For this round of KRT we’re discussing how open we are with our religious practices and what kind of effect that has had on our lives and relationships. Honestly, despite how open I am about my practice on the internet, I don’t really talk about my practice at all in my day to day life. If you are lucky, you will know that I am not Christian, you may even know that I’m Kemetic, and that that deals with ancient Egypt, but I pretty much don’t talk about anything in real life.

This is because I am fearful of the potential consequences that I may have if I were to be open about my practice. Most of my life and my lifestyle are hidden because I don’t want to experience more societal pressure for my choices and way of life. As I mentioned in my God’s Mouths post, my life is almost entirely centered around religious work and astral work, and it is made obvious when trying to have an in real life conversation with people who know absolutely nothing about Paganism that I pretty much have next to nothing that I can talk about with “normal” people. Usually, if someone asks about my religion and I’m required to answer, I get blank stares in return, or I get lectured about my choice in religion.

 

My family also knows very little about my religious practices as well. My closest family (read: parents and one grand parent) know that I am not Christian, but that is where the knowledge ends. They don’t make a habit of asking about my religious affiliations or practices, and I don’t make a habit of talking about it. I personally have found this to be ironic because my family does have a bit of “woo” to them. It’s said that other members of my family can see spirits and the like, and most of my family has at least some passing interest in energy work and manipulation, channeling and other spirit work. However, they never think to ask me or include me in their discussions, so no one knows anything about how that stuff factors into my own life.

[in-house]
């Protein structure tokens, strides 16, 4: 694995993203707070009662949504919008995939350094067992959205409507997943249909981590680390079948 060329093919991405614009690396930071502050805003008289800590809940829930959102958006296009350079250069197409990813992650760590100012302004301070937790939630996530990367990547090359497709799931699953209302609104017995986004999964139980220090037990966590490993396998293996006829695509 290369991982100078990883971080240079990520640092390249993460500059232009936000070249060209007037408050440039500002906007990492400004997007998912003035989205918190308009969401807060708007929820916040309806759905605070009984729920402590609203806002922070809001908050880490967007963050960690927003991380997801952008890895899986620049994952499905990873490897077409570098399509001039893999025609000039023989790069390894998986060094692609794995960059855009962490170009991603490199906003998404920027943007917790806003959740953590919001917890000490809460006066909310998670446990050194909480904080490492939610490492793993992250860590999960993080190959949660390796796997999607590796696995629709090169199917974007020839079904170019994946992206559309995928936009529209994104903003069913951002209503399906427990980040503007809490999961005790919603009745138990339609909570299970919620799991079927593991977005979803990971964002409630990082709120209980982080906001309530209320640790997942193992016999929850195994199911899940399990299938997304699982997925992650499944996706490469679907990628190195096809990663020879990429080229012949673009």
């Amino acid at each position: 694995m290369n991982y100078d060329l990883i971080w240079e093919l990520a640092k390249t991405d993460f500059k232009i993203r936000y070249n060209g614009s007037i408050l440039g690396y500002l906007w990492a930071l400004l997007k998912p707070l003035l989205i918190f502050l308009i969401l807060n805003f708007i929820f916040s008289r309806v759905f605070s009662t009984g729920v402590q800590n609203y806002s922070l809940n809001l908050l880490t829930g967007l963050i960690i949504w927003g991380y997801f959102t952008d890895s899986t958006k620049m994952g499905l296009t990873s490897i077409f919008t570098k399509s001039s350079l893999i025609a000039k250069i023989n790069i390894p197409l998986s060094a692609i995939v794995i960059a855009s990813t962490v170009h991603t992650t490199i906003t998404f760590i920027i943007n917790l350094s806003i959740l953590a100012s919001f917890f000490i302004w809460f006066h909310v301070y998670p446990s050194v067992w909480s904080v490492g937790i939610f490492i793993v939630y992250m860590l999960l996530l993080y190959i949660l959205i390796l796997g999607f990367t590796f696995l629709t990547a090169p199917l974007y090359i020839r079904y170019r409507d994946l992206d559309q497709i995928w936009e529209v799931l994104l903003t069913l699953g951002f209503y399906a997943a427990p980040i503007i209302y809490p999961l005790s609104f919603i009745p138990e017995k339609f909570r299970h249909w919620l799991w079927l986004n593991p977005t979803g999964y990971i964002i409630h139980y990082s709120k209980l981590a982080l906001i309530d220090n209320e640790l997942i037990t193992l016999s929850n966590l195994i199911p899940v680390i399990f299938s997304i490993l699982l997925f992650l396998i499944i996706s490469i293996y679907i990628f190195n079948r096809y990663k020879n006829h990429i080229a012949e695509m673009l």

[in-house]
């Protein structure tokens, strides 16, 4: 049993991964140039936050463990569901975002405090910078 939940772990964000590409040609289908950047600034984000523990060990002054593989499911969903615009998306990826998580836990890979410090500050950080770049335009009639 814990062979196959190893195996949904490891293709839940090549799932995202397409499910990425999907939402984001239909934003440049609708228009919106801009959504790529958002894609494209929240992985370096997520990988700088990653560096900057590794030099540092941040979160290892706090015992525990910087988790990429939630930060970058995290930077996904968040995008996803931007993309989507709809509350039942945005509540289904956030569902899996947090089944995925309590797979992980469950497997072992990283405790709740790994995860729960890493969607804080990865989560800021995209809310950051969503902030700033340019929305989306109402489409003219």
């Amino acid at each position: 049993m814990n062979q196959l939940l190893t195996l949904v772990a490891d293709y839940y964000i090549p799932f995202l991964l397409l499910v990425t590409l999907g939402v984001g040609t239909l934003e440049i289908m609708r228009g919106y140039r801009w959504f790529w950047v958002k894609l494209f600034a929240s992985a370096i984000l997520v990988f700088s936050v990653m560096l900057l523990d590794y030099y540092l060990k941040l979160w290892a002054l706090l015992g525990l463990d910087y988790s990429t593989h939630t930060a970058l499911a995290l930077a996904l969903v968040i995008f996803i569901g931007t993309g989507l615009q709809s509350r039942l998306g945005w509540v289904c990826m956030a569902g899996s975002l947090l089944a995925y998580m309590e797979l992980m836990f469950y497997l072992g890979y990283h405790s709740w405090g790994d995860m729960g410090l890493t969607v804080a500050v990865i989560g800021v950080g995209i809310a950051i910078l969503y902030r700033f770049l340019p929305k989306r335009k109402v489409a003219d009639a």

So the short answer to the first question is this: I don’t tell anyone about my practice. I have difficulty speaking about it in real life, and I typically keep it very hidden, which results in a lot of odd mental quirks and odd discussions sometimes. It also leaves me feeling pretty alienated regularly.

My advice to anyone who is starting out on a non-“normal” religious path is this: Use discretion.